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Likewise, a man’s sole creation is strengthened in its successive and multiple aspects: his works. One after another they complement one another, correct or overtake one another, contradict one another, too. If something brings creation to an end, it is not the victorious and illusory cry of the blinded artist: “I have said everything,” but the death of the creator which closes his experiences and the book of his genius.
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More from Albert Camus
To create is likewise to give a shape to one’s fate. For all these characters, their work defines them at least as much as it is defined by them. The actor taught us this: There is no frontier between being and appearing.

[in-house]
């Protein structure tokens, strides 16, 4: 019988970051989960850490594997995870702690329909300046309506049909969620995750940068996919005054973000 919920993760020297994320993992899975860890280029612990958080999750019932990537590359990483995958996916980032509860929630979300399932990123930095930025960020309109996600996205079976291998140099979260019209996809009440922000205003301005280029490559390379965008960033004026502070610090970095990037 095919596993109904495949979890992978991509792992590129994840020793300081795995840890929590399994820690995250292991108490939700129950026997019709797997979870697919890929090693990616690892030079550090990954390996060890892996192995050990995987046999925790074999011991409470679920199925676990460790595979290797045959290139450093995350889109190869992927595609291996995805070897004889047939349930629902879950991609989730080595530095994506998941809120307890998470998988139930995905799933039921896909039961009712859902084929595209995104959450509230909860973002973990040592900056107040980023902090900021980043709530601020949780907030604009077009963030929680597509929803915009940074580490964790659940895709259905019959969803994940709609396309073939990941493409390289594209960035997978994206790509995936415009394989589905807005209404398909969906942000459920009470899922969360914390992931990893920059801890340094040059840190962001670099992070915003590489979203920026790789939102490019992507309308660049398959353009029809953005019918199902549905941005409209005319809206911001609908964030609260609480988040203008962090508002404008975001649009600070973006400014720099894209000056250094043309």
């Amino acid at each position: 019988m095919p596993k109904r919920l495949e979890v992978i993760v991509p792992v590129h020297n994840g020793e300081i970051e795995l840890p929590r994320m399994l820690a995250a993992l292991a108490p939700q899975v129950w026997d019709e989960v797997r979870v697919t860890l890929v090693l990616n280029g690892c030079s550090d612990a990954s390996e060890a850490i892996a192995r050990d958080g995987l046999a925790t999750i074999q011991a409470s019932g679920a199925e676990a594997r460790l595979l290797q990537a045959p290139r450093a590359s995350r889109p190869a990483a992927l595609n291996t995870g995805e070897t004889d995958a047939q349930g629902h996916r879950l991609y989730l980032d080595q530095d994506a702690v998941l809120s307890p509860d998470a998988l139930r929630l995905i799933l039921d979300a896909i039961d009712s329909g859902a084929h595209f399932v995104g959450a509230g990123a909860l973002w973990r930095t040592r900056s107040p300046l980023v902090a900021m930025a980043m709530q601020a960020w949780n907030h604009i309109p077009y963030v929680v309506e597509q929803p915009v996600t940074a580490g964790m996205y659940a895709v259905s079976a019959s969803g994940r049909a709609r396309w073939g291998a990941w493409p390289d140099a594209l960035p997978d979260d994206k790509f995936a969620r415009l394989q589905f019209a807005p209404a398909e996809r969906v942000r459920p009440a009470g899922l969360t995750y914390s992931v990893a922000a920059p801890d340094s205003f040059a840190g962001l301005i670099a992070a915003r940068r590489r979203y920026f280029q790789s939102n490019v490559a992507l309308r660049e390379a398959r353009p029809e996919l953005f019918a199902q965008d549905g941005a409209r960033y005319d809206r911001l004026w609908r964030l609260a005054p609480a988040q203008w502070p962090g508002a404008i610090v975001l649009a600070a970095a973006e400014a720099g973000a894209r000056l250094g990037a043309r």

Freedom is too heavy to bear, especially when you’re down with a fever, or are distressed, or love nobody.
All that remains is a fate whose outcome alone is fatal. Outside of that single fatality of death, everything, joy or happiness, is liberty. A world remains of which man is the sole master. What bound him was the illusion of another world. The outcome of his thought, ceasing to be renunciatory, flowers in images. It frolics—in myths, to be sure, but myths with no other depth than that of human suffering and, like it, inexhaustible. Not the divine fable that amuses and blinds, but the terrestrial face, gesture, and drama in which are summed up a difficult wisdom and an ephemeral passion.
The Ephemeral Creation
God is not needed to create guilt or to punish. Our fellow men suffice, aided by ourselves.
Some cry: “Love me!” Others: “Don’t love me!” But a certain genus, the worst and most unhappy, cries: “Don’t love me and be faithful to me!”